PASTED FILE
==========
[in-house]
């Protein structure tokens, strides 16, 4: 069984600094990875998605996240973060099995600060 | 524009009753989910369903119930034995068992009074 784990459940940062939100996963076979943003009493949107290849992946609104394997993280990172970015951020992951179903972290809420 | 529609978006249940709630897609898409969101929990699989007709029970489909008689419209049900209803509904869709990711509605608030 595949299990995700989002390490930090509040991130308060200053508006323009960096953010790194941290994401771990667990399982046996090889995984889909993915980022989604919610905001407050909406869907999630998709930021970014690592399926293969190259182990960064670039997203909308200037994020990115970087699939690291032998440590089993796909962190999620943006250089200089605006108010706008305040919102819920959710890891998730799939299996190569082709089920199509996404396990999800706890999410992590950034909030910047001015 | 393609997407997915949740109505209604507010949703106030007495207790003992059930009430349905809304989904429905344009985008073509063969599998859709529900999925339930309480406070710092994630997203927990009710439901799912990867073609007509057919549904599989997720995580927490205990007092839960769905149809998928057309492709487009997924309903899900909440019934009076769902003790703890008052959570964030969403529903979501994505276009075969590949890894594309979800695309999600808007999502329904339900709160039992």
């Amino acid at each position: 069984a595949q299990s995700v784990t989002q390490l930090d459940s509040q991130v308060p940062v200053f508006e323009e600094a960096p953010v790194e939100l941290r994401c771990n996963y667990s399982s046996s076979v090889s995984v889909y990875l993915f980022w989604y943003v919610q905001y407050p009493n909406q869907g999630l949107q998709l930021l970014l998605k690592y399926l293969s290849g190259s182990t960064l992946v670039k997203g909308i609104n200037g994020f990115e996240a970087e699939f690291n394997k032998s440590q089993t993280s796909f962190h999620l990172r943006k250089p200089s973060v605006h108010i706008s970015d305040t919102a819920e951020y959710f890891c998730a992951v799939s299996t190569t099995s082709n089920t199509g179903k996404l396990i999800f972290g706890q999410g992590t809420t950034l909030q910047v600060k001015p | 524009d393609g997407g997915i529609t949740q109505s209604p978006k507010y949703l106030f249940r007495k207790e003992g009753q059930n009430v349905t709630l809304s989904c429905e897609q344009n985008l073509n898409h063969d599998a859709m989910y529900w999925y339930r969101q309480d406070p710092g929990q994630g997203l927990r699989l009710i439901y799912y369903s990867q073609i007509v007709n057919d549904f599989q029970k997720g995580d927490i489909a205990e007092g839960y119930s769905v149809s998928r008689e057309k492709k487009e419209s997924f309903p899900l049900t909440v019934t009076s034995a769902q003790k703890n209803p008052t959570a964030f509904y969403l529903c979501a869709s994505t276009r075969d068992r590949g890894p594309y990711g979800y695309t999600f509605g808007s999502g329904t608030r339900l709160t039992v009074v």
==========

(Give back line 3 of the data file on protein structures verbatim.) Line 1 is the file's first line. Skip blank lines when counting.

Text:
């Amino acid at each position: 069984a595949q299990s995700v784990t989002q390490l930090d459940s509040q991130v308060p940062v200053f508006e323009e600094a960096p953010v790194e939100l941290r994401c771990n996963y667990s399982s046996s076979v090889s995984v889909y990875l993915f980022w989604y943003v919610q905001y407050p009493n909406q869907g999630l949107q998709l930021l970014l998605k690592y399926l293969s290849g190259s182990t960064l992946v670039k997203g909308i609104n200037g994020f990115e996240a970087e699939f690291n394997k032998s440590q089993t993280s796909f962190h999620l990172r943006k250089p200089s973060v605006h108010i706008s970015d305040t919102a819920e951020y959710f890891c998730a992951v799939s299996t190569t099995s082709n089920t199509g179903k996404l396990i999800f972290g706890q999410g992590t809420t950034l909030q910047v600060k001015p | 524009d393609g997407g997915i529609t949740q109505s209604p978006k507010y949703l106030f249940r007495k207790e003992g009753q059930n009430v349905t709630l809304s989904c429905e897609q344009n985008l073509n898409h063969d599998a859709m989910y529900w999925y339930r969101q309480d406070p710092g929990q994630g997203l927990r699989l009710i439901y799912y369903s990867q073609i007509v007709n057919d549904f599989q029970k997720g995580d927490i489909a205990e007092g839960y119930s769905v149809s998928r008689e057309k492709k487009e419209s997924f309903p899900l049900t909440v019934t009076s034995a769902q003790k703890n209803p008052t959570a964030f509904y969403l529903c979501a869709s994505t276009r075969d068992r590949g890894p594309y990711g979800y695309t999600f509605g808007s999502g329904t608030r339900l709160t039992v009074v």